Application Procedure: Please apply online via Human Resources https://hrs.missouri.edu/find-a-job. Applications will be accepted until position is filled. Applications should include a personal resume, a narrative summary outlining goals and qualifications, transcripts and names of three persons who may be contacted by the committee to request letters of reference.



Benefit Eligibility: This position is eligible for University benefits. The University offers a comprehensive benefits package, including medical, dental and vision plans, retirement, and educational fee discounts. For additional information on University benefits, please visit the Faculty & Staff Benefits website at http://www.umsystem.edu/totalrewards/benefits.
Equal Employment Opportunity: The University of Missouri is an equal access, equal opportunity, affirmative action employer that is fully committed to achieving a diverse faculty and staff. For more information, call the Associate Vice Chancellor of Human Resource Services/Affirmative Action officer at 573-882-4256.
The University of Missouri is fully committed to achieving the goal of a diverse and inclusive academic community of faculty, staff and students. We seek individuals who are committed to this goal and our core campus values of respect, responsibility, discovery and excellence. To request ADA accommodations, please call Human Resource Services at 573-882-7976. TTY users, please call through Relay Missouri, 1-800-RELAY (735-2966) or en Español at 1-800-520-7309. MU makes available to applicants a security report of crimes that occurred on campus over the previous three years. For a copy of this report, contact the University Police Department at (573) 882-5923 or access their web site at: http://www.mupolice.com/.

Apply for the position here:
https://erecruit.umsystem.edu/psp/tamext/COLUM/HRMS/c/HRS_HRAM_FL.HRS_CG_SEARCH_FL.GBL?Page=HRS_APP_JBPST_FL&Action=U&SiteId=9&FOCUS=Applicant&SiteId=9&JobOpeningId=25502&PostingSeq=1

Wednesday, January 10, 2018

Searching for Environmental Adaptation in Beef Cattle

By Troy Rowan and Jared Decker, PhD, University of Missouri
Reprinted with permission of the ASA SimTalk magazine, from the Late Fall 2017 issue.

The United States is home to diverse climates and geographies. Over the past 150 years, beef cattle have found their way into nearly every one of these unique environments. Some cattle thrive in particular environments, while others struggle. Animals well-suited to an environment performed well and are selected to stay in herds. Poorly-suited animals are culled. As a result, selection occurred on traits that improved cattle performance in different environments. Now, resulting from this selection, there may be a significant amount of region-specific genetic diversity, even within the same breed. In a USDA-funded research project, we are looking to find the DNA variants responsible for this environmental adaption. We will then use these variants to create geographic region-specific genomic predictions.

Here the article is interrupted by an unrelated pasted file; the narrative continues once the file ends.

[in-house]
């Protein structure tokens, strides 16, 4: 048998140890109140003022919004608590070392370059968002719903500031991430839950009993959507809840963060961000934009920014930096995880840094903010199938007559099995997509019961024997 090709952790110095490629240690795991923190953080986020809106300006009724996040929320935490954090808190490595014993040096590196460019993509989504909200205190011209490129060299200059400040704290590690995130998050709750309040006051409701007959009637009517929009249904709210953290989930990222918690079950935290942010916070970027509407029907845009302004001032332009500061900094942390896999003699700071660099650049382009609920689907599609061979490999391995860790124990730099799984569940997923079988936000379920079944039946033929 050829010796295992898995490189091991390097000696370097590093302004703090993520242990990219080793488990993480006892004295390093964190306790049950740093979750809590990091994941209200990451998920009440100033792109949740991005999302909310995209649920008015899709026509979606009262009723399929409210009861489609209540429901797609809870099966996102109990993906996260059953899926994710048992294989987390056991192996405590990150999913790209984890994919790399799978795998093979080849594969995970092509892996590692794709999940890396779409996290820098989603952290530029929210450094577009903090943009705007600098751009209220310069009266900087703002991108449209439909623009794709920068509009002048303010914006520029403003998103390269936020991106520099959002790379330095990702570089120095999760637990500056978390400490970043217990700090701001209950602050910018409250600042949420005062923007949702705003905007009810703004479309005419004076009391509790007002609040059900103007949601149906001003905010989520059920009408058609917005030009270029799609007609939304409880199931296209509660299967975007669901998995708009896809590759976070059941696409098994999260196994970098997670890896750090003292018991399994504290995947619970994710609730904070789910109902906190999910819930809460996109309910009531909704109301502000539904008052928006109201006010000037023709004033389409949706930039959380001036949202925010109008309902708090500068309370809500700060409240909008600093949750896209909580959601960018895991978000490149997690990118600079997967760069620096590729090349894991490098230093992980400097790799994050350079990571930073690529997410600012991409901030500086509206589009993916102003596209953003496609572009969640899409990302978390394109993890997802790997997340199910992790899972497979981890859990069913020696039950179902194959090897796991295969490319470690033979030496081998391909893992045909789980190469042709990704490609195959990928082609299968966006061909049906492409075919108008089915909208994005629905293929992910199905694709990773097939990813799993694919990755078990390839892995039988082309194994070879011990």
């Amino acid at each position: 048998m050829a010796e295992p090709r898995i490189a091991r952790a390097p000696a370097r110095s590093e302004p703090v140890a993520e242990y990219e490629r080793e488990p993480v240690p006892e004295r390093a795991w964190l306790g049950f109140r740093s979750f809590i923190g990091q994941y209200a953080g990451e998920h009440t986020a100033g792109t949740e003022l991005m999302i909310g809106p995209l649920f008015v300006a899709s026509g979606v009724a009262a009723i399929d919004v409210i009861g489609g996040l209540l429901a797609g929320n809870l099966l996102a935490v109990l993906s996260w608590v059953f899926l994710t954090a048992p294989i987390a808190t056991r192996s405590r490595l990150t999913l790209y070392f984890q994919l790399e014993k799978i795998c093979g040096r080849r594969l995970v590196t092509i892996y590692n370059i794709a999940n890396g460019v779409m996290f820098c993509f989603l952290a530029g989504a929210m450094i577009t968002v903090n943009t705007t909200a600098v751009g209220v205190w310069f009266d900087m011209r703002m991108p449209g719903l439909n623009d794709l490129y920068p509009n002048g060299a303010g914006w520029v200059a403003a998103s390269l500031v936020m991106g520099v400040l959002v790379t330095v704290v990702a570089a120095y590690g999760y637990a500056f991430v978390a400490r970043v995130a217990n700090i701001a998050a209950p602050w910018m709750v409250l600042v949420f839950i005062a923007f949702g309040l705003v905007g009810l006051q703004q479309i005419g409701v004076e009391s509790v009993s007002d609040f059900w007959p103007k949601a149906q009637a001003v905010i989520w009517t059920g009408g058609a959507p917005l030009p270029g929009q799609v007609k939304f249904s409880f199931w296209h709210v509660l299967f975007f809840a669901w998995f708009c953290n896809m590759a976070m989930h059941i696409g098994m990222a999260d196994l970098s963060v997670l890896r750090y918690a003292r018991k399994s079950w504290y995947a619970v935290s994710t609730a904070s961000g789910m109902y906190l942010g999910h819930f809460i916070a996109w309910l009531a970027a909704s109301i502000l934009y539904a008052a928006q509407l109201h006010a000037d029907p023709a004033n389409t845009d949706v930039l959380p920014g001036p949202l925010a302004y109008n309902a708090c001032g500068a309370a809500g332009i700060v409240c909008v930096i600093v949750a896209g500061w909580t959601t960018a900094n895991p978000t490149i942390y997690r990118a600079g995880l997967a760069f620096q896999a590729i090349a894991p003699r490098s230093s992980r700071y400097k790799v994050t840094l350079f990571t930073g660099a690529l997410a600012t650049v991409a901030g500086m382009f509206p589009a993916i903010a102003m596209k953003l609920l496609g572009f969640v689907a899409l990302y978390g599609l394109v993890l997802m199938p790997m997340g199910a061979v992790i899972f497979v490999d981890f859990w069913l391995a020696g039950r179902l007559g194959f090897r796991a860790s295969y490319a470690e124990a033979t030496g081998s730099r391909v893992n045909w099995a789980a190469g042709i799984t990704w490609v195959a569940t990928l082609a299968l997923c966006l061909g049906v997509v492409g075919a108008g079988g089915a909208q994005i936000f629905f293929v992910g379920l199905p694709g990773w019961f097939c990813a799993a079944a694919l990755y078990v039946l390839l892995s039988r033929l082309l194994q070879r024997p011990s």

Local Adaptation
Animals that are poorly adapted to their local environment are less efficient and more expensive to maintain. Most previous local adaptation research has focused on heat tolerance in Bos indicus influenced cattle. Work has only begun on identifying the genetic components of issues like cold tolerance, hair shedding, altitude adaptability, tolerance to pathogens, and other region-specific stressors in Bos taurus cattle populations.

The potential economic impact of this research to the beef cattle industry is substantial. A 1993 study predicted that animals poorly adapted to toxic fescue cost the beef industry close to $1 billion per year. Toxic fescue tolerance is only one slice of the local adaptation pie. Other environmental stressors have similar economic impacts. If breeders can tap into genetic potential for tolerance to environmental stressors and animals are optimized for production in their specific geographic regions, the beef industry could save billions of dollars each year.